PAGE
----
Assistant Professor of Conservation Biology
University of Maine
In research, writing, and teaching, work in the Charney Lab spans landscape ecology, conservation biology, natural history, public policy, and environmental education. Dr. Charney is author of a forthcoming natural history book on reading landscapes and coauthor of the award-winning Tracks and Sign of Insects and Other Invertebrates: A Guide to North American Species. On the side, he runs a nonprofit conservation organization and helps run a jazz club, both in Nashville, TN. Dr. Charney can be reached at: firstname.lastname@example.org.
Completing PhD in Ecology and Environmental Science
Topic: Vernal Pools, eDNA, and Unisexual Salamanders
Brief Biography: I grew up in Queens, NY. My interests in ecology have brought me to New England, Florida, California, and Ecuador, where I’ve worked on conservation science programs for threatened wildlife, including vernal pool amphibians and Galapagos tortoises. When not deep in data or the field, I enjoy cooking, reading, writing, and staying active outdoors.
Research Interests: My research interests are broad and mostly reside in the realms of restoration ecology and population biology of amphibians and reptiles. I am most interested in studying wildlife populations over different disturbance gradients and using various sampling and quantitative techniques to advance our understanding and management of cryptic ecological communities. I’m also interested in the social dimensions of wildlife conservation and using interdisciplinary frameworks to better understand complex conservation stories.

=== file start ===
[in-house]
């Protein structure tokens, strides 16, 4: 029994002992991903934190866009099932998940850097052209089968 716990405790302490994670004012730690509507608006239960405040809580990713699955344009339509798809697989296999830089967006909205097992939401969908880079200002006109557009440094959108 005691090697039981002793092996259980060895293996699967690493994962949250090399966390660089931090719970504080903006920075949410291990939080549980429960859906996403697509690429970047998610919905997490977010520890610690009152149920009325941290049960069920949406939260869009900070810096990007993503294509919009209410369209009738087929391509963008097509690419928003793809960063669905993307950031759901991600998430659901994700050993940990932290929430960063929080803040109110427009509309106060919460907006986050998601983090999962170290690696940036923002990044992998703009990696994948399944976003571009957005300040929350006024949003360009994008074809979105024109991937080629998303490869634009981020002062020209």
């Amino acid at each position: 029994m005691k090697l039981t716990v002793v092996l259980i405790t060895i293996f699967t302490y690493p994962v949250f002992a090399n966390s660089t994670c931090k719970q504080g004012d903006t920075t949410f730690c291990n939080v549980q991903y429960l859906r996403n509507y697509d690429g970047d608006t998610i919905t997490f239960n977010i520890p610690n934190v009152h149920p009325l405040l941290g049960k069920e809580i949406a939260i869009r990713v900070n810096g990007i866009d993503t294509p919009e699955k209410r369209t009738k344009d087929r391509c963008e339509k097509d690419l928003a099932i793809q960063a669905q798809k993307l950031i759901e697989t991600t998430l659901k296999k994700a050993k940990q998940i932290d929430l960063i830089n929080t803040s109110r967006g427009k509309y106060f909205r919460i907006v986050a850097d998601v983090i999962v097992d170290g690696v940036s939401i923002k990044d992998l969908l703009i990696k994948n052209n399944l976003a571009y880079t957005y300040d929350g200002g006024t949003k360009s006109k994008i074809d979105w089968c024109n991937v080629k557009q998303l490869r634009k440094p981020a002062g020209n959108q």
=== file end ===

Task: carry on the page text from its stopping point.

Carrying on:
(Co-Advised by Christina Murphy)
Completing MS in Ecology and Environmental Science
Topic: Aquatic Ecology of Northern White-Cedar Lowlands
Brief Biography: I’m from the Chicago area and have been interested in the natural world for most of my life. I became interested in aquatic ecology after spending a field season as an intern in Alaska working on various freshwater projects that included working with both aquatic insects & juvenile salmon. In my free time, I enjoy gaming, hiking, & cooking.
Current Research: My research is focused on the wetland ecology of northern white-cedar lowland forests in Maine. The project will be working to help inform understanding of the biological processes & intermittent wetland habitat of these areas by looking at insect biomass, assemblages, & biodiversity as well as wood decomposition & aquatic leaf litter processing.